So you've decided to host a webinar. What can you do to maximize enrollment and to make it an experience that your participants will want to repeat? First and foremost, be sure you research your hosting vendor carefully because not all are created equal. You want to look for someone who has a system that can work with a variety of operating systems, who is reliable, provides scalable service, and that is customer service oriented. Look for those that have application sharing, polling, and chat and recording features. These give you added flexibility in planning your event.
A second thing to seriously consider is using a meeting consultant. Good companies will provide this as part of their service. These consultants will help instruct you about best practices and will train you to carry out a successful webinar. Many times they will also be present during the event to help with anything that might come up.
Lastly, be sure the content of your webinar is top notch. You have to offer, and deliver, something that is more than just generally knowledge for a participant to get really fired up. Adding someone or a company that has broad name recognition can really boost your attendance. Whatever you do, keep the slides simple and leave plenty of white space so if people print them out, they have room to write in your words of wisdom.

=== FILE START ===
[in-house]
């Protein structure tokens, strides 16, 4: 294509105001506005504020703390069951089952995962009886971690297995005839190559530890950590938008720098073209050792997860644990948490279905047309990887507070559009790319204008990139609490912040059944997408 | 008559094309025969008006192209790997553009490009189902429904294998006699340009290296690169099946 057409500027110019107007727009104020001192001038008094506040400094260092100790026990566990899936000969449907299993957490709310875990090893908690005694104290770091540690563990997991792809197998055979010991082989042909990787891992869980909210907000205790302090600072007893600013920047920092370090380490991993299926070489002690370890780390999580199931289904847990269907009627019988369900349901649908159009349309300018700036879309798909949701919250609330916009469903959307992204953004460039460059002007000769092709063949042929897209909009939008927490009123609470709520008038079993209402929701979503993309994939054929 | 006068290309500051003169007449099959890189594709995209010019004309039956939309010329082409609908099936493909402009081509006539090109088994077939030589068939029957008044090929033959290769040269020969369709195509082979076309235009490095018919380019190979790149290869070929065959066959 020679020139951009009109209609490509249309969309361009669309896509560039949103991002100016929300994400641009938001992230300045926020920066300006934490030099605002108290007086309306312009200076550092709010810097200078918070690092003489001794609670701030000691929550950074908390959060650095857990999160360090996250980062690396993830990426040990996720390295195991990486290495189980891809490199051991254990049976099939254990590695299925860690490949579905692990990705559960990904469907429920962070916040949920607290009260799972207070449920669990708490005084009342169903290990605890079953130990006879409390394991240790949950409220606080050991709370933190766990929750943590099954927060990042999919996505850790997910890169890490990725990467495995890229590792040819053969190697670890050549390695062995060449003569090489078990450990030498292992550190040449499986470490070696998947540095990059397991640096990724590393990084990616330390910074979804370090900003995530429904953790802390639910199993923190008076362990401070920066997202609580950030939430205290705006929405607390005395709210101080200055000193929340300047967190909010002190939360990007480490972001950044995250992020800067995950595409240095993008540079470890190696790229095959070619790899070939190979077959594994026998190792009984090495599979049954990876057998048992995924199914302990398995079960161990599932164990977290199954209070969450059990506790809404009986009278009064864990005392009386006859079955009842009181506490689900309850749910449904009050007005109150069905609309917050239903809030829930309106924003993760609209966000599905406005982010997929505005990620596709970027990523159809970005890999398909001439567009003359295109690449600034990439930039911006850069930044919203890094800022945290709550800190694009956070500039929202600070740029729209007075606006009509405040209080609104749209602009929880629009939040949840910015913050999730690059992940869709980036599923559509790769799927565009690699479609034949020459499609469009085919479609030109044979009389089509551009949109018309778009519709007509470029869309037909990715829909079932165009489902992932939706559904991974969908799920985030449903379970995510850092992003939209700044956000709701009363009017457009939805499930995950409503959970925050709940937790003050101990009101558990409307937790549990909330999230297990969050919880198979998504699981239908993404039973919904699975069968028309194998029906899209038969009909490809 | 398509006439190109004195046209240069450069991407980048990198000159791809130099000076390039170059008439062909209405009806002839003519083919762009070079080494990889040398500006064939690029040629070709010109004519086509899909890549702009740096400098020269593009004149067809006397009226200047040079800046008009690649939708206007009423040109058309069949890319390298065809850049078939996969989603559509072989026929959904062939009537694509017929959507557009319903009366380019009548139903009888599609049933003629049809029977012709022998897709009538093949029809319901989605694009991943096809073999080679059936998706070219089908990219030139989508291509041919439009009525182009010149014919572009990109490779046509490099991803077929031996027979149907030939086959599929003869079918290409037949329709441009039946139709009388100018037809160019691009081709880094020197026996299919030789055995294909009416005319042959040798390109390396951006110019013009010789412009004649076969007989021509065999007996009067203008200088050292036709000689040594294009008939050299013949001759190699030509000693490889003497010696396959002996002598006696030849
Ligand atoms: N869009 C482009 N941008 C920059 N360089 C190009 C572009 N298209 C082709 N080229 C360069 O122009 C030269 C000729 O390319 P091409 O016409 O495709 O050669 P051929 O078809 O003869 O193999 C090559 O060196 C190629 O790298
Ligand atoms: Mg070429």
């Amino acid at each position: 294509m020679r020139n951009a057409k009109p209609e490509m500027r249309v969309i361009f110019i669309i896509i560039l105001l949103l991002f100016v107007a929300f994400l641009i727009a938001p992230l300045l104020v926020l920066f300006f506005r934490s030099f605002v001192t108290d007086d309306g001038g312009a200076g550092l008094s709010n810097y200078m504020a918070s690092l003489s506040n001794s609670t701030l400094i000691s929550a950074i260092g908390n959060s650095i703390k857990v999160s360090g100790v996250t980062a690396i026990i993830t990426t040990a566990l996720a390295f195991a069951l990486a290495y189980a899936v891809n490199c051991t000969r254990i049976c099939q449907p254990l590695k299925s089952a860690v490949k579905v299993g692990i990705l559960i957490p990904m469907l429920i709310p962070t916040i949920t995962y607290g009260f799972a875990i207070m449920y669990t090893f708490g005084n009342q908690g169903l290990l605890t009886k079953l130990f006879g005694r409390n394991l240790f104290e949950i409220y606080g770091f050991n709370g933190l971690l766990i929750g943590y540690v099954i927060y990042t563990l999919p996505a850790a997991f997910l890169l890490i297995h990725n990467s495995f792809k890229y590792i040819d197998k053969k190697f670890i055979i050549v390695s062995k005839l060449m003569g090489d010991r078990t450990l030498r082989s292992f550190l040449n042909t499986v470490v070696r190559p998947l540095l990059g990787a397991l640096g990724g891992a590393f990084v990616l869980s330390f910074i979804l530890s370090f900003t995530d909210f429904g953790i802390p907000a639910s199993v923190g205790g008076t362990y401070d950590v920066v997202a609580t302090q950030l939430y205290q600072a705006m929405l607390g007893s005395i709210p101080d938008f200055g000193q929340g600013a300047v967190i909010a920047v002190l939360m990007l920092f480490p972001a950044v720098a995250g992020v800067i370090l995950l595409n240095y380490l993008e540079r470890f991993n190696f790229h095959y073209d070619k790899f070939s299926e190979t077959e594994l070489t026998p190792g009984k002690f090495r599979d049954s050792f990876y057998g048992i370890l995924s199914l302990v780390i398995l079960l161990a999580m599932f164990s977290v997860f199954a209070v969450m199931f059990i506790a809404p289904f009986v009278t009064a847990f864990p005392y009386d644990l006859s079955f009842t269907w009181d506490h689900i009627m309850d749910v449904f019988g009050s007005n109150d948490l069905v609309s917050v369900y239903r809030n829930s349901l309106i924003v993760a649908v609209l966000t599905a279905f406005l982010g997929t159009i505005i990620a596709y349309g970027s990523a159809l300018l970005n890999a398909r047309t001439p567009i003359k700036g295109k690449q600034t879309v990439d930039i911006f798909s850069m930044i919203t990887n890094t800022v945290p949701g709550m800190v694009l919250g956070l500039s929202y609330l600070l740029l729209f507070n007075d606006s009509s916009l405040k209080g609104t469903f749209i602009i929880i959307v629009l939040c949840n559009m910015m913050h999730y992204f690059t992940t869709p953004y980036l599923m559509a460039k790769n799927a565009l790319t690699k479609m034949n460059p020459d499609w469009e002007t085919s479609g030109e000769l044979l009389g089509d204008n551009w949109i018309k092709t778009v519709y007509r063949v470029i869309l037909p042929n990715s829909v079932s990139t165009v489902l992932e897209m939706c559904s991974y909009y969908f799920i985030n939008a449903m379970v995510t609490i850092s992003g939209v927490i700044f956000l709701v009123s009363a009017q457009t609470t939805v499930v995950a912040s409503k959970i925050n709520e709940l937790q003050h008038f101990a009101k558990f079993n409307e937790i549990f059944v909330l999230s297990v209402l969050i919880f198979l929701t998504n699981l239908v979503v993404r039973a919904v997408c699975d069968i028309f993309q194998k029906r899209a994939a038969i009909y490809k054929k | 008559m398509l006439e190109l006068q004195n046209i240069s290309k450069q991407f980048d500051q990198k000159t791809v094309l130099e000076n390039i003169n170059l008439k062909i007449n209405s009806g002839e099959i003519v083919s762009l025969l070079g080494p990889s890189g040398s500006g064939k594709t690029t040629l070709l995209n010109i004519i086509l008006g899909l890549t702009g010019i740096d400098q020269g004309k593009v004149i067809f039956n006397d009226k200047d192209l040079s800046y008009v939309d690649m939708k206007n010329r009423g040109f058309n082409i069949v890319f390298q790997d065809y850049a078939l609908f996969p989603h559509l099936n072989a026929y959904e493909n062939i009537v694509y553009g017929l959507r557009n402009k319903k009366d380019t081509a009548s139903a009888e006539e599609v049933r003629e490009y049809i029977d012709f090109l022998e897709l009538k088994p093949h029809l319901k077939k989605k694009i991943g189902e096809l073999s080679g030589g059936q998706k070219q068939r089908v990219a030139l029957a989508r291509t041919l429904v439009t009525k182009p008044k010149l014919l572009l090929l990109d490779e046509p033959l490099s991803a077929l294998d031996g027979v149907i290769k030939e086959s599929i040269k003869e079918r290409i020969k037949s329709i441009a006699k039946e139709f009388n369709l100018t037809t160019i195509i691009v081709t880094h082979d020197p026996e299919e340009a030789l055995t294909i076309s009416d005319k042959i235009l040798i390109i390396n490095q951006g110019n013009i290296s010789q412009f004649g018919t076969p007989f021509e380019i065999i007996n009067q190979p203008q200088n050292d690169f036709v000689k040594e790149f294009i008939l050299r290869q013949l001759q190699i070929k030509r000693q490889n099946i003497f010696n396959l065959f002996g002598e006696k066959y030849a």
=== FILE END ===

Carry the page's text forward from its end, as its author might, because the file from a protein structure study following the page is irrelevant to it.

There is a lot of talk these days about how people should be doing more conference calling to save money. We all know, however, that there are some things you just can't do or information you just can't get in a conference call that you can in a face-to-face meeting. Below are some considerations to think about when deciding on whether you really need a face-to-face or whether a conference call or videoconference will do.
- Consider the purpose of getting these people together and what you hope to achieve.
- Examine all your communication options and whether a conference call is the best way to get what you need to have a successful meeting. Maybe what needs to be done can just be done by email or in an email chat room? Ask yourself, does it really need a fully facilitated meeting? Does the meeting goal depend on observing body language or high levels of personal interaction, trust, and relationship building?